A Boy and the Coconut by Chris Crawford

North to South:  The summer of 1977 was a pivotal year for me as a young man.  We moved to Bermuda and settled into our new home at Sunset Cottage in Mangrove Bay.  Being from a military family, we moved from Masset on Haida Gwaii which was a tiny radio listening post of the Canadian Forces that was used to keep an ear on our Soviet neighbours during the Cold War.  From some of these Northern island beaches, one could see the mountains of Alaska.  This British Columbia, Masset posting was considered a hardship posting, and as a result, it was common for people to choose and receive the posting to the tropical waters of Bermuda as a reward for doing so.

On our first day in Bermuda as a ten-year-old boy, I remember a day of marvels.  I saw my first palm tree and it happened to be a coconut palm.   Once we were all settled in, we took a walk as a family down to the Mangrove Bay Beach.  The decision had been made before we left the house that we were all going to swim in the warm waters. The water was amazing and the view of the harbor was even more so.  I kept turning back towards shore and was mesmerized by all of the coconut trees lining the edge of the water.  This was the start of a lifelong fascination with coconuts.

Tropical Awakening:  During our two-year stay in Bermuda, we learned to snorkel and sail.  It became second nature for me to wake up early in the morning after a windstorm and walk the shoreline along the bay searching for coconuts that had been shaken lose by the winds.  Every coconut found was treated like a small treasure.  I would carry them home, sometimes one, two or three at a time.  Three could prove to be a challenge.  Once home, I would open them with great ceremony and proclaim the coconut water and meat inside better than the last.

In 1979, we moved back to Canada to a place called Holberg.  It was a remote Canadian armed forces radar station on the Northern tip of Vancouver Island.  Holberg was situated in a dense West Coast Rainforest.  It was definitely not a place to find coconuts.  I would often hike out to the white sandy beaches of San Josef bay in the Cape Scott Provincial Park.  It was a twenty-minute ride to the trailhead from our home.  My snack of choice would be a Bounty Chocolate Bar which is a beautiful combination of coconut wrapped in chocolate. I would lie in the warm sandy beach and eat my bar and imagine coconut palms lining the beach back in Bermuda.  I could almost hear the sound of the wind through the coconut fronds.

Coconut Facts:  Fast forward 35 years.  I have recently married and we have travelled to Vietnam, Dominican Republic, Morocco and Indonesia in the last couple of years.  I have learned, while spending a month in Indonesia that this country is the number one exporter of coconuts in the world. Indonesia exports over 18 million tons of coconuts per year and I am guessing that they consume at least the same locally.  I felt that I had finally found coconut heaven.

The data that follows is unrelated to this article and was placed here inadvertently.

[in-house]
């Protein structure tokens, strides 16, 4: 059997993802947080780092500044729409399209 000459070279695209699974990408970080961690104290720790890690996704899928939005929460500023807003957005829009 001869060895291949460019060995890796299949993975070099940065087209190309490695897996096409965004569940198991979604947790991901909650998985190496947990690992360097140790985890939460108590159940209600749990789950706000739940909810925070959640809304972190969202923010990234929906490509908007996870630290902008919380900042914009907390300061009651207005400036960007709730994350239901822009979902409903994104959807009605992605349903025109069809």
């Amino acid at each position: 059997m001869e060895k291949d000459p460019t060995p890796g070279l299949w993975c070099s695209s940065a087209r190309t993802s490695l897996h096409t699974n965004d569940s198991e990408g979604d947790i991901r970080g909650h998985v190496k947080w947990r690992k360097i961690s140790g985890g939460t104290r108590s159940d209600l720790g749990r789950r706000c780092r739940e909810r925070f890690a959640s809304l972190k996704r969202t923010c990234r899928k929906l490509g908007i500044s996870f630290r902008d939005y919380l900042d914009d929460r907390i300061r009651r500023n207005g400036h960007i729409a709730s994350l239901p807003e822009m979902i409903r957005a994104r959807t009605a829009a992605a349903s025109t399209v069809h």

The coconut originated in two parts of the world in India and Southeast Asia.  As the migration of people advanced throughout Southeast Asia and the Pacific, the Pacific or Southeast Asian coconut has been cultivated all over the Pacific.  The Indian coconut has made it through the Indian Ocean and down to parts of South America and the Caribbean through trade.  The Indian coconut is even found in the southern tip of Florida where a ship wrecked that was carrying over twenty thousand of them in the late eighteen hundreds near the now famous place called Palm Beach.

I have learned over the last five years that the coconut has many nutritional and health benefits from its thirst-quenching water to its delicious milk used in curries and desserts. The use of the coconut oil has become all the rave, but if you ask any person who has grown up on the coconut, they have known of these properties since they were very young. The benefits of the oil have been passed down from generation to generation.

Shelley and I have discovered over the years that dairy does not agree with us and we now live a dairy-free life.  We have been using the coconut milk as a substitute for dairy and pretty much everything.  The oil is used for cooking and is well-known for its high energy value.  We have basically been living a paleo or ketogenic lifestyle and the coconut has become crucial for us as a food source.  Shelley and I both love a massage and I found that using virgin coconut oil is one of the best oils for massaging.

In a Nutshell:  The world would not be as as it is today without the coconut.  The European explorers would have found empty islands throughout the South Pacific in the eighteenth century once they started exploring South Pacific.  No one would have been able to make the long distances across the ocean without the hydration of the coconut water or the nutrition of the viable fruit meat that it provided once planted on new shores.

The coconut, without a doubt, is one the most important fruits mankind has ever known.  Without it, half of the world as we know it today may have been populated differently.  The coconut still seems to be an important fruit, both culturally and economically.  It is nice to see that most of the world has come to understand what a ten-year old on the Bermudian shores loved about the coconut at first glance.  Now that I am fifty years old, I still feel the same way and enjoy coconut as part of my daily diet.  My favourite new coconut delight is coconut ice cream made from coconut milk that we make in our brand new ice cream maker.

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